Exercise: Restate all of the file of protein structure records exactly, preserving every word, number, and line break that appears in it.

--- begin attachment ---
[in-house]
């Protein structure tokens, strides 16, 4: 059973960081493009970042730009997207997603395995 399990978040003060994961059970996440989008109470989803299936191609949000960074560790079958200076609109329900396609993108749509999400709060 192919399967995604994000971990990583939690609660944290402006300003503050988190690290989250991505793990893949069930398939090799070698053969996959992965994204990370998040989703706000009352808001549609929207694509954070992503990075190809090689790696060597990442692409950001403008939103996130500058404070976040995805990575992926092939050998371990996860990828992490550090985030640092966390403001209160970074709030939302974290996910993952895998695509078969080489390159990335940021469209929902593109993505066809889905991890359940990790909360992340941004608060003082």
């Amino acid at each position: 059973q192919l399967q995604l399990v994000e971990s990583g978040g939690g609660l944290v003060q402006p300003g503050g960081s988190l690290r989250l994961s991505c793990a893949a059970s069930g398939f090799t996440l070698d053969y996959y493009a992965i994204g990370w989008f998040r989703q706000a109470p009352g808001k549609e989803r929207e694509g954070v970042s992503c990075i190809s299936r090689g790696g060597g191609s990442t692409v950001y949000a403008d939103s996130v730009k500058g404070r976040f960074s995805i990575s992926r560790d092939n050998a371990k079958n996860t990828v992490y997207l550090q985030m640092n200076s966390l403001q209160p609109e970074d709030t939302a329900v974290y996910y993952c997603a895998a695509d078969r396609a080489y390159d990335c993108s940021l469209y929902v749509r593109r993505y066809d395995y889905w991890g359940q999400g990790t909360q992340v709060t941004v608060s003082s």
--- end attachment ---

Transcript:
[in-house]
């Protein structure tokens, strides 16, 4: 059973960081493009970042730009997207997603395995 399990978040003060994961059970996440989008109470989803299936191609949000960074560790079958200076609109329900396609993108749509999400709060 192919399967995604994000971990990583939690609660944290402006300003503050988190690290989250991505793990893949069930398939090799070698053969996959992965994204990370998040989703706000009352808001549609929207694509954070992503990075190809090689790696060597990442692409950001403008939103996130500058404070976040995805990575992926092939050998371990996860990828992490550090985030640092966390403001209160970074709030939302974290996910993952895998695509078969080489390159990335940021469209929902593109993505066809889905991890359940990790909360992340941004608060003082």
């Amino acid at each position: 059973q192919l399967q995604l399990v994000e971990s990583g978040g939690g609660l944290v003060q402006p300003g503050g960081s988190l690290r989250l994961s991505c793990a893949a059970s069930g398939f090799t996440l070698d053969y996959y493009a992965i994204g990370w989008f998040r989703q706000a109470p009352g808001k549609e989803r929207e694509g954070v970042s992503c990075i190809s299936r090689g790696g060597g191609s990442t692409v950001y949000a403008d939103s996130v730009k500058g404070r976040f960074s995805i990575s992926r560790d092939n050998a371990k079958n996860t990828v992490y997207l550090q985030m640092n200076s966390l403001q209160p609109e970074d709030t939302a329900v974290y996910y993952c997603a895998a695509d078969r396609a080489y390159d990335c993108s940021l469209y929902v749509r593109r993505y066809d395995y889905w991890g359940q999400g990790t909360q992340v709060t941004v608060s003082s």